There's a flyover on Chennai's outer ring road, the tallest section of which is now an island. The rest of the structure is submerged in water. At its deepest, the flood that has claimed this elevated road is 12 feet deep.
People here speak of a man who was being swept by a gushing tide towards this asphalt island. Those stranded atop the flyover lowered a rope that the man could grab and fasten around his waist so he may be raised to safety. The man grabbed the line and knotted it around his waist. The people above tugged at the rope but the man remained in the water.
He didn’t know it but the man had tied himself to an electric pole that was also submerged. He clung to it and died.
On Thursday, the army, which was called to assist in rescue work, began operations by extracting the man’s body from the water around 7 am. His hands remained encircled around an absent pole, frozen in death. The death toll has crossed 280.
Firstpost spent 12 hours with the army during these operations.
The previous day, Lieutenant Colonel Ravindran R's team rescued 70 students of SRM University. They were trapped on the second floor.
Pratyush Badrinath, a 17-year-old enrolled in an engineering course, was one of them. He said he’d hoped it would rain so his exams would be called off. And then it began to rain. “Water was neck deep and gushing so fast that most of the things on the ground floor got carried away with it," he told Firstpost.
The students are now housed at the army’s Pallavaram base in Chennai.
The lieutenant colonel's mobile phone, which was dead, caught a signal while we were on our way to the outer ring road where the man died clutching an electric pole. The calls and messages didn’t stop. “I'm getting messages about people's wives and kids stuck in various apartments and calls to reach certain places quickly. But we're being deployed by the civil administration and can only go to those areas. However, I always try to give them hope when they call,” he said. “The point is to never sound defeated even though there are times I know I cannot do anything. But I can assure you, we always get to places," he said, as we crossed water-logged areas in a Maruti Gypsy.
After they pulled out the man’s body, the army's next stop was Mudichur. This was one of the worst affected areas. From a distance, it looked like a lake. As we approached, the tops of houses came into view. Helicopters flew from apartment to apartment, hovering over people waving makeshift red flags. The navy soon arrived in inflatable boats.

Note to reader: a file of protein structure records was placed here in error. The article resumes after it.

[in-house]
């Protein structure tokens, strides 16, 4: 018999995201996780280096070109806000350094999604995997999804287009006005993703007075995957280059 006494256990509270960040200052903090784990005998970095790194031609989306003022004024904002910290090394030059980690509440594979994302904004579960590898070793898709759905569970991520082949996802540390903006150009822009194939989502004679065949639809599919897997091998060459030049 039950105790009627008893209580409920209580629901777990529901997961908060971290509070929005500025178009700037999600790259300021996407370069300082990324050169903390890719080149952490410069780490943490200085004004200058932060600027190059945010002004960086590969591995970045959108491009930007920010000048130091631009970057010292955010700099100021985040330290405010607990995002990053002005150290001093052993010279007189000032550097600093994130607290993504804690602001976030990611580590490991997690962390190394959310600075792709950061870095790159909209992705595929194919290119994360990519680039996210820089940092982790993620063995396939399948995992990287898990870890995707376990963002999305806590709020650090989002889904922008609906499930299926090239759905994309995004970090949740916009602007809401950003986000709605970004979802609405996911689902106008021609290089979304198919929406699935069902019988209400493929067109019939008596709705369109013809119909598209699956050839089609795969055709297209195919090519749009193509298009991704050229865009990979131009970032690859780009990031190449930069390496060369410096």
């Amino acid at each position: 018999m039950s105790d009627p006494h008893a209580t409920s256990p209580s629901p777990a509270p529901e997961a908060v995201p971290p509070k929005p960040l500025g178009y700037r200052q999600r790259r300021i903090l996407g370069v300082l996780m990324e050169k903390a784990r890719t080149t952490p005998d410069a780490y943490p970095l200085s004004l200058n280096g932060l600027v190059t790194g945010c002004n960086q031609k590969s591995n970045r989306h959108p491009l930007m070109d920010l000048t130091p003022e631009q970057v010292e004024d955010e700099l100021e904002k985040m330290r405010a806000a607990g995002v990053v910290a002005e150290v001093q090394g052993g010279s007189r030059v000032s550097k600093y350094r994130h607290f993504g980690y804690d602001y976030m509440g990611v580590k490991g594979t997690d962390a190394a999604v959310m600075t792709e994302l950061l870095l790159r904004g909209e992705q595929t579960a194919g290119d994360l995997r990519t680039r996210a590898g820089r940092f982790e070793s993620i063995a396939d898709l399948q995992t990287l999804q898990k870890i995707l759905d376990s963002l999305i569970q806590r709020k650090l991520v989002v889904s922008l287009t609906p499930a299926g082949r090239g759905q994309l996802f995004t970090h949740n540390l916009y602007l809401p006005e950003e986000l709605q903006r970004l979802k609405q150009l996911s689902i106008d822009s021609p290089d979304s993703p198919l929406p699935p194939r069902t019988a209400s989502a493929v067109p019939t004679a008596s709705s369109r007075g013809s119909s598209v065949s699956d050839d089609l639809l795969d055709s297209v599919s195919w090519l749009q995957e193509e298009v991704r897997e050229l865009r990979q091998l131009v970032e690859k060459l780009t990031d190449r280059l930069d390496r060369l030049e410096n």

The army discovered another body and sent it to the morgue in an ambulance. The living too gathered here. Some were awaiting assistance. Many were frustrated at the lack of it. Some were wounded, others suffered broken bones. The water here reached my waist. This was after hours of clear weather.
“Where were you? Every number we called. Every helpline. Even the army and the navy headquarters. Today you have come, but do you know what the situation has been like in the last two days? An old lady was stranded alone on her terrace. She only had my torchlight for company,” a young man screamed at the officers.
The navy is not at fault. Neither is the army. “We get distress calls and then we see how reachable the area is,” said Commissioner of Labour for Mudichur, Amudha P. “But sometimes we simply don't get these calls. And yet we have rescued between 2,000 and 2,500 people with the help of the army.”
Major Sandeep Kurup is in charge of the rescue and relief boat to which I have been assigned. It has circled Mudichur twice and is on its third trip. A group of eight jawans are with us – manoeuvring the boat between electric poles and compound walls barely cresting the flood waters. As they hit shallow patches, the jawans leap out of the boat and haul it to a deeper section of water.
“We simply couldn't get here two days back. It was terrible. There was no chance. The water levels, the visibility and the overall conditions were too severe,” Kurup said.
The army has had to make multiple trips in these areas because people refuse help. They think it is safer to wait out the flood at home.
Satya Prakash is one of those who asked to be rescued. He is 30. “Half an hour I've waited. Sorry, two days. Sorry, I've lost track of time,” he said, stepping off the boat.
Back at base camp we met Captain Bharat Patni who said he hadn’t slept for 30 hours. “But I am still on standby duty today in case someone is needed somewhere,” he told me.
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Updated Date: Dec 04, 2015 14:13:00 IST